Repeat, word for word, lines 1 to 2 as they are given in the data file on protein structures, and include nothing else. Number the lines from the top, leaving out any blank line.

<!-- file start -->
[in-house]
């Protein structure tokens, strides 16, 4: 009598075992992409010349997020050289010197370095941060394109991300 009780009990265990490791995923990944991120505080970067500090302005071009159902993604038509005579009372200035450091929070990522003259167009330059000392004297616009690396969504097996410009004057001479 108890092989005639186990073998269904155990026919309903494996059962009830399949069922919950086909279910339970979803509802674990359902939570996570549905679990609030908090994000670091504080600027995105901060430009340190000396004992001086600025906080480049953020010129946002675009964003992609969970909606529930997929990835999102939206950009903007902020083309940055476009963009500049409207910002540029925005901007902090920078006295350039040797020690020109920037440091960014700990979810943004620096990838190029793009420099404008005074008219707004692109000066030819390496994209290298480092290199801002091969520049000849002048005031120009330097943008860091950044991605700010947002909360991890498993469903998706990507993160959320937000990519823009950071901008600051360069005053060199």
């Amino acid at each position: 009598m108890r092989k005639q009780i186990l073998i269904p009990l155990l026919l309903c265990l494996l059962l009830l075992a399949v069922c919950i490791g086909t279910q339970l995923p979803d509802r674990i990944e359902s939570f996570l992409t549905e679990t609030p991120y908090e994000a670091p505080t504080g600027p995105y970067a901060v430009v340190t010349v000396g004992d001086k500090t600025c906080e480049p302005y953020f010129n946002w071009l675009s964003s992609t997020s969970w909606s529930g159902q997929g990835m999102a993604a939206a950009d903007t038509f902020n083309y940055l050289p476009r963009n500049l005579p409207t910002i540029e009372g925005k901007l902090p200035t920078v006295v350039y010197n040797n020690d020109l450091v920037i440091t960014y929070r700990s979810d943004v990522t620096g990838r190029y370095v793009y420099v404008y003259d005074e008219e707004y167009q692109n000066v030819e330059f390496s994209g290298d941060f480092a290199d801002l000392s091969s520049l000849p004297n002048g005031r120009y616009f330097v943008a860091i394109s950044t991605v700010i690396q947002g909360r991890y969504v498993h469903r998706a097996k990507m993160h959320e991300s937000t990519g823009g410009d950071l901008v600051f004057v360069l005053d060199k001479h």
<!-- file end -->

[in-house]
């Protein structure tokens, strides 16, 4: 009598075992992409010349997020050289010197370095941060394109991300 009780009990265990490791995923990944991120505080970067500090302005071009159902993604038509005579009372200035450091929070990522003259167009330059000392004297616009690396969504097996410009004057001479 108890092989005639186990073998269904155990026919309903494996059962009830399949069922919950086909279910339970979803509802674990359902939570996570549905679990609030908090994000670091504080600027995105901060430009340190000396004992001086600025906080480049953020010129946002675009964003992609969970909606529930997929990835999102939206950009903007902020083309940055476009963009500049409207910002540029925005901007902090920078006295350039040797020690020109920037440091960014700990979810943004620096990838190029793009420099404008005074008219707004692109000066030819390496994209290298480092290199801002091969520049000849002048005031120009330097943008860091950044991605700010947002909360991890498993469903998706990507993160959320937000990519823009950071901008600051360069005053060199």